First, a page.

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News, 3/28/2014

Finland’s new Ambassador to Namibia: Doors are always open for us

”The presence of Finland in Namibia for 140 years has a certain significance,” says Finland’s new Ambassador in Windhoek, Anne Saloranta. She presented her credentials to the President of Namibia on Wednesday, 26 March.

Finland may be a small country in size, but in Namibia Finland is a big player who is invited everywhere, often passing over the heads of larger and more powerful countries.

”We are old friends, Namibia and Finland; we are often given the chance to speak, and we are also listened to,” said Ambassador Saloranta.

Photo: Kari Saloranta Ambassador Anne Saloranta and Counsellor Elisabet Kivimäki at the official ceremony for the new Outotec plant in Tsumeb. Photo: Kari Saloranta
Ambassador Anne Saloranta and Counsellor Elisabet Kivimäki at the official ceremony for the new Outotec plant in Tsumeb.

Having first come to Namibia in 1994 as a Junior Professional Officer with UNICEF, Ambassador Saloranta can view the country from a perspective that stretches back some twenty years.

”In 1994, Namibia had just become independent, and the scars of apartheid could be seen everywhere. Windhoek was already a very western city even then, but the poverty in the countryside was overwhelming. When I came back to Namibia in 2011, the first thing I noticed was the immense improvements in infrastructure. Tiny villages in North Namibia had developed into large urban growth centres.”

How did Namibia escape from poverty?

Namibia’s economy is growing, and the country is one of the most prosperous in Africa. How did Namibia manage to do so much better than other countries in Southern African?

”When Namibia became independent, the country inherited a good road network from the South African period of government, as well as a working mining industry and a good service sector. Namibia’s abundant natural resources, and the mining and fishing industries, were engines driving economic growth. The mining industry was the country’s largest producer of gross national income, and the largest employer. The economic strength of neighbouring South Africa also helped raise Namibia out of poverty. In addition, they avoided a civil war,” Ambassador Saloranta explains.

Another reason for the good development in Namibia, according to Ambassador Saloranta, is the small population, only slightly over two million, and the low population growth. Conditions for making a living in Namibia are harsh: drought and desertification, and the difficult geographical circumstances, have kept population growth in check.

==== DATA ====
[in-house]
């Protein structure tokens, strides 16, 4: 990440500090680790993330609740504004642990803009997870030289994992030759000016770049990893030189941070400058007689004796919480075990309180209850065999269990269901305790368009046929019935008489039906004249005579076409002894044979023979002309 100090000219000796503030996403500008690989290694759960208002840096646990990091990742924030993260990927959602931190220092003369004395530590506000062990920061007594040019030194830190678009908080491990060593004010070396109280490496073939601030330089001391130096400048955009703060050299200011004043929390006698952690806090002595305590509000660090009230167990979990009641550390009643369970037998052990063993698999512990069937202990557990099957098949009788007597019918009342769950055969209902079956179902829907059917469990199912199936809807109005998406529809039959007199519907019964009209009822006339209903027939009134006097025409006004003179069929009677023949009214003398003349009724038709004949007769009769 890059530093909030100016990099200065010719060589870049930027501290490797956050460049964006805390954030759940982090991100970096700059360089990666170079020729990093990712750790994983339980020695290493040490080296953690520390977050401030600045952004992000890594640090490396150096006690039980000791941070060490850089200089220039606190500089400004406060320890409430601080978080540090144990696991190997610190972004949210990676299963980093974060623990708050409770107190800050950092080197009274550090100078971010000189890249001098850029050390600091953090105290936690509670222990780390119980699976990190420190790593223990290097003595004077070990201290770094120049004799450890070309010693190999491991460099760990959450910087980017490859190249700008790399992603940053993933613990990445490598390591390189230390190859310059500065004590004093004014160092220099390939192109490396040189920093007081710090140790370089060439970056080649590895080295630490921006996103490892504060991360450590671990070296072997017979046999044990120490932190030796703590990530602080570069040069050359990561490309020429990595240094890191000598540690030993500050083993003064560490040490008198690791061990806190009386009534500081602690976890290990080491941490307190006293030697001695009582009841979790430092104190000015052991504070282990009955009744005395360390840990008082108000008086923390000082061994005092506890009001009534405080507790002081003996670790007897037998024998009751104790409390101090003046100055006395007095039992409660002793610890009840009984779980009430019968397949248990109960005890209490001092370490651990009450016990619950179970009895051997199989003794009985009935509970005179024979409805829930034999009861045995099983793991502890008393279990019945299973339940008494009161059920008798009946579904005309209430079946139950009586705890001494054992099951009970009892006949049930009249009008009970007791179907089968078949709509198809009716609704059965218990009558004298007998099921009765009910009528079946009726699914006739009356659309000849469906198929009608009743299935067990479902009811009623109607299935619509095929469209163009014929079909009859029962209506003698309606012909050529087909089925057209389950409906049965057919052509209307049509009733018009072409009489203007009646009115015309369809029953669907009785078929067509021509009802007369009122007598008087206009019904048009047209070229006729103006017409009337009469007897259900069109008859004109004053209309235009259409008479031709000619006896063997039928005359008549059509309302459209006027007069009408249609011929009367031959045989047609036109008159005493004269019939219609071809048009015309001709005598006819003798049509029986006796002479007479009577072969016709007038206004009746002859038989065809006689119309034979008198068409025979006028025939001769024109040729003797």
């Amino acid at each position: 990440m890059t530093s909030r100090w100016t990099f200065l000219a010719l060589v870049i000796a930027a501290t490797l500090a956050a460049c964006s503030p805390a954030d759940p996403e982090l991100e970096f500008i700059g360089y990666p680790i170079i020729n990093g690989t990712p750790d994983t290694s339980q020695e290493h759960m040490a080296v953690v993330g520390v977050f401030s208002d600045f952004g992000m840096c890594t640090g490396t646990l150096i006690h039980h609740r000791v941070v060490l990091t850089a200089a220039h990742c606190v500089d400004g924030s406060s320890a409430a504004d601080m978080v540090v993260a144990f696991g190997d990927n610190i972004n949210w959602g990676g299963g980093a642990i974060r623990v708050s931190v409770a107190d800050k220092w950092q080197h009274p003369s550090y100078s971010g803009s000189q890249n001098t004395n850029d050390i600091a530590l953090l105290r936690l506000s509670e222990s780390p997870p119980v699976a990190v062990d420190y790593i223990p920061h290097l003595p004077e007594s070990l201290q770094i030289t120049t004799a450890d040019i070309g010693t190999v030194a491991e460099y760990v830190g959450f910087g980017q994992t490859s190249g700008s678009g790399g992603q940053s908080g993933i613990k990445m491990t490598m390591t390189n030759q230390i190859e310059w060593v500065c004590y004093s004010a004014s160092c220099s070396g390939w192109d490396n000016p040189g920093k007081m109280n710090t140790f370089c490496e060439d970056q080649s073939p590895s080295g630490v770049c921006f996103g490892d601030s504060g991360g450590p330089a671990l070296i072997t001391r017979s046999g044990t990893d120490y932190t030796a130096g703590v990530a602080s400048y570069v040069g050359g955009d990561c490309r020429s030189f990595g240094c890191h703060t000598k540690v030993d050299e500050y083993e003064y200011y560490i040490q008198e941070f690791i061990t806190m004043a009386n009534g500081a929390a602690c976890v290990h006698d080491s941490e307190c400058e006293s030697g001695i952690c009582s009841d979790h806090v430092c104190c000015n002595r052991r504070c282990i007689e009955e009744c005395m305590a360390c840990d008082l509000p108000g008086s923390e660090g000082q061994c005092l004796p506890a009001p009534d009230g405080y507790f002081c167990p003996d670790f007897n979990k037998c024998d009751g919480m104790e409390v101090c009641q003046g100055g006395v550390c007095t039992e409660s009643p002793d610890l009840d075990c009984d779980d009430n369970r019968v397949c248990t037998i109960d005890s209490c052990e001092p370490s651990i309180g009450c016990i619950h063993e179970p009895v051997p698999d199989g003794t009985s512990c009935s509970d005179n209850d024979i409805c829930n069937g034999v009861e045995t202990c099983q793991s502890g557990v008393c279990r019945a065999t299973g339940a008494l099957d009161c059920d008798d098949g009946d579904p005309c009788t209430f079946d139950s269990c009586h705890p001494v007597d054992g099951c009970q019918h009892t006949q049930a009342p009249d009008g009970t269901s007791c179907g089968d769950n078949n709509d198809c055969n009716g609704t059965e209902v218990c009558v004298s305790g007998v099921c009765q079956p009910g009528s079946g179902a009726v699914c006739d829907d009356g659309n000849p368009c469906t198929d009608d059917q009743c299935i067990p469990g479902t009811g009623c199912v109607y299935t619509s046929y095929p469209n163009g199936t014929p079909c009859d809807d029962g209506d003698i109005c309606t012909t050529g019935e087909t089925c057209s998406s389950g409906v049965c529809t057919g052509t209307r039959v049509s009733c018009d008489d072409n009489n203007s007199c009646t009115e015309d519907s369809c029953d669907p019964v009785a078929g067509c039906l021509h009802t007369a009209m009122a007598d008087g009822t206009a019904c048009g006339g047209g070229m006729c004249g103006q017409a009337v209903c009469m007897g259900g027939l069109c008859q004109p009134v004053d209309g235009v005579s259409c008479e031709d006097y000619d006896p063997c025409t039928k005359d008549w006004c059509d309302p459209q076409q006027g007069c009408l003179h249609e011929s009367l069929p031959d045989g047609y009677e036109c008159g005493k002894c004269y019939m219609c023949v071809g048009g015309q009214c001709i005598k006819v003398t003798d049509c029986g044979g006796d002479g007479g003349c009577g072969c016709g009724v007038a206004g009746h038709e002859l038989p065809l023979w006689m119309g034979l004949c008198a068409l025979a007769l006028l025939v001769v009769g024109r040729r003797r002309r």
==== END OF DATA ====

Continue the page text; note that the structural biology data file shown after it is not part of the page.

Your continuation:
Glaring inequality

Namibia is a country of glaring inequality, where the increase in well-being is not being seen at the grassroots level. Social development has not walked hand in hand with economic development. Ambassador Saloranta is of the opinion that the Namibian people have waited all of the long years that SWAPO has been in power for the party to take firmer steps toward reducing social inequality.

Taxation is progressive, and the middle-class is taxed at a relatively high rate. The State has a small social security system, pays a small living allowance per child, and provides a citizen’s pension of 600 Namibian dollars, which hardly covers living expenses.

Education accounts for over 20 percent of the State Budget. Basic education is universal and free, but there is room to improve the quality of education. English was chosen as the official language of the country, but many teachers still do not speak it well. There are 12 different ethnic groups in Namibia, and there is almost no bilingual education available.

Vocational training has been forgotten

Nearly 30 percent of young people have no jobs. Growth sectors need skilled labour, but the young men often drop out of school and wander through the Wallis Bay harbour looking for work. But there is no work there for untrained young men. Unemployment and inactivity fuel social unrest.

“When Namibia became independent, opportunities for black people to obtain higher education were almost non-existent. When entrance to universities began to open up, vocational education was forgotten. Namibia now lacks a population of trained, skilled labour. Currently we are exploring together what kind of cooperation can be set up between Finnish and Namibian educational institutions to develop vocational education and training,” Ambassador Saloranta said.

In Namibia, many of the older people have an image of Finland as a friend, who works together with the Namibian people, taking as their starting point development goals set by Namibians.

Young people, especially in South Namibia, barely know where Finland is. “We want to make Finland better known, and keep up our good reputation in the whole country. Local cooperation projects are now being planned also in new fields, outside those of the traditional projects begun during the Finnish missionary era,” said Ambassador Saloranta.

Outi Einola-Head

Ambassador Anne Saloranta and the President of Namibia, Hifikepunye Lucas Pohamba. Photograph by Joseph Nekaya.

This document

Updated 4/4/2014

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